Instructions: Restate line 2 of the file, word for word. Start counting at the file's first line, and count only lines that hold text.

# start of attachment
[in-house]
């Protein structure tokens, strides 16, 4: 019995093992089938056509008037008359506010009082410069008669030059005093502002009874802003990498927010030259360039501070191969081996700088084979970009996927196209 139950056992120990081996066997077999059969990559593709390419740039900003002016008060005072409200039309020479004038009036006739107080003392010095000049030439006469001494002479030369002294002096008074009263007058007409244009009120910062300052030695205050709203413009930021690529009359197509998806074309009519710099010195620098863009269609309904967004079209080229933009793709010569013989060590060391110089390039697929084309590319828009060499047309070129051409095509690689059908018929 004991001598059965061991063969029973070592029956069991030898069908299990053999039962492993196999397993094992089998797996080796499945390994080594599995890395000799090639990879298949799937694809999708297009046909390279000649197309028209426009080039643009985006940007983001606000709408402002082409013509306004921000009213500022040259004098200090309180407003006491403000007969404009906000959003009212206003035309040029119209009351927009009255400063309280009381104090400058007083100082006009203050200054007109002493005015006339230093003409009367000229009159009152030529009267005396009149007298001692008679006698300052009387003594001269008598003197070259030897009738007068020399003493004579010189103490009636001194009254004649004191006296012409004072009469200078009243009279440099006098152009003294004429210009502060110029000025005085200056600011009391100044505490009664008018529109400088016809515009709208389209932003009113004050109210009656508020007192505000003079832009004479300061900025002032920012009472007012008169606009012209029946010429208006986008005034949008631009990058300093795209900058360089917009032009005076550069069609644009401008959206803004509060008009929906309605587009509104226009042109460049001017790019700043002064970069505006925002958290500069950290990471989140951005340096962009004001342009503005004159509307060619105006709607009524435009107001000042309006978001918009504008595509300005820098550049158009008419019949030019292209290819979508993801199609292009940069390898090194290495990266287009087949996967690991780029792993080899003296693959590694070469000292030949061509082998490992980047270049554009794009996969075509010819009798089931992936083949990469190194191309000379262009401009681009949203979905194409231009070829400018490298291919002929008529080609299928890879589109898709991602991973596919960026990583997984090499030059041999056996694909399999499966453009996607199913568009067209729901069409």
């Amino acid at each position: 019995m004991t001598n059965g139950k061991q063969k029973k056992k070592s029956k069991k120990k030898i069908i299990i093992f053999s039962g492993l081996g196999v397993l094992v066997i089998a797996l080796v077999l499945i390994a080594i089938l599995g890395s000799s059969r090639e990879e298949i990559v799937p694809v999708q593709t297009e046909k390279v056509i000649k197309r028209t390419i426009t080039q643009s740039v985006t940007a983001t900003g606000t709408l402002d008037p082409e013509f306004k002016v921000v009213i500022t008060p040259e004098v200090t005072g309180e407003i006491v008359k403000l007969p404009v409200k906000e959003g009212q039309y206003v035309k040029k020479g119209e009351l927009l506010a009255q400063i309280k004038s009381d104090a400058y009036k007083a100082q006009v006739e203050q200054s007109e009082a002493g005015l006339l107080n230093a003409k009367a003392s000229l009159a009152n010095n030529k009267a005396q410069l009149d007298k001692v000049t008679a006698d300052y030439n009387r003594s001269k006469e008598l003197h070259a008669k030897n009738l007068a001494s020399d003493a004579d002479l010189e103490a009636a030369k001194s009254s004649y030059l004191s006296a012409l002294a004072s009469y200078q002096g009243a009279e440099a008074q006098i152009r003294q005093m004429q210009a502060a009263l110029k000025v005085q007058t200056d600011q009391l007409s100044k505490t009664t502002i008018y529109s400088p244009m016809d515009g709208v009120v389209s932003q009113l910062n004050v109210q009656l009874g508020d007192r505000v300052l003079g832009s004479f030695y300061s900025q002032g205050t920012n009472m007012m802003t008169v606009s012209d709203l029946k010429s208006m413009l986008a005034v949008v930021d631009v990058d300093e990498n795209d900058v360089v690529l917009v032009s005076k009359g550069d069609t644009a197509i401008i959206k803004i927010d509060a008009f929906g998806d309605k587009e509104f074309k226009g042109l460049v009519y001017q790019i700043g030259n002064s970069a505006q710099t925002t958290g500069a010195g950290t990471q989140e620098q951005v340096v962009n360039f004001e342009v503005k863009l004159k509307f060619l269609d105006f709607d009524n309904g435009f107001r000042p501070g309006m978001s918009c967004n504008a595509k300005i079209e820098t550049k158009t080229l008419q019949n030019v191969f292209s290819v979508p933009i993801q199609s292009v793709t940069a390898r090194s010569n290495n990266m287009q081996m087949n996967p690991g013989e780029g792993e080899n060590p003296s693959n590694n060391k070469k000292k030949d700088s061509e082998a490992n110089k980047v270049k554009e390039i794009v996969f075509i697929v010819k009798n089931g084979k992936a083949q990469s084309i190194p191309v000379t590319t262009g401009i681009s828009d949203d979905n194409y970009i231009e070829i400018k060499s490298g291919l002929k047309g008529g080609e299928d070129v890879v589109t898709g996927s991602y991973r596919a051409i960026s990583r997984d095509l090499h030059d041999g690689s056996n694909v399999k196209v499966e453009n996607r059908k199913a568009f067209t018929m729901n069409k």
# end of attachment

């Protein structure tokens, strides 16, 4: 019995093992089938056509008037008359506010009082410069008669030059005093502002009874802003990498927010030259360039501070191969081996700088084979970009996927196209 139950056992120990081996066997077999059969990559593709390419740039900003002016008060005072409200039309020479004038009036006739107080003392010095000049030439006469001494002479030369002294002096008074009263007058007409244009009120910062300052030695205050709203413009930021690529009359197509998806074309009519710099010195620098863009269609309904967004079209080229933009793709010569013989060590060391110089390039697929084309590319828009060499047309070129051409095509690689059908018929 004991001598059965061991063969029973070592029956069991030898069908299990053999039962492993196999397993094992089998797996080796499945390994080594599995890395000799090639990879298949799937694809999708297009046909390279000649197309028209426009080039643009985006940007983001606000709408402002082409013509306004921000009213500022040259004098200090309180407003006491403000007969404009906000959003009212206003035309040029119209009351927009009255400063309280009381104090400058007083100082006009203050200054007109002493005015006339230093003409009367000229009159009152030529009267005396009149007298001692008679006698300052009387003594001269008598003197070259030897009738007068020399003493004579010189103490009636001194009254004649004191006296012409004072009469200078009243009279440099006098152009003294004429210009502060110029000025005085200056600011009391100044505490009664008018529109400088016809515009709208389209932003009113004050109210009656508020007192505000003079832009004479300061900025002032920012009472007012008169606009012209029946010429208006986008005034949008631009990058300093795209900058360089917009032009005076550069069609644009401008959206803004509060008009929906309605587009509104226009042109460049001017790019700043002064970069505006925002958290500069950290990471989140951005340096962009004001342009503005004159509307060619105006709607009524435009107001000042309006978001918009504008595509300005820098550049158009008419019949030019292209290819979508993801199609292009940069390898090194290495990266287009087949996967690991780029792993080899003296693959590694070469000292030949061509082998490992980047270049554009794009996969075509010819009798089931992936083949990469190194191309000379262009401009681009949203979905194409231009070829400018490298291919002929008529080609299928890879589109898709991602991973596919960026990583997984090499030059041999056996694909399999499966453009996607199913568009067209729901069409």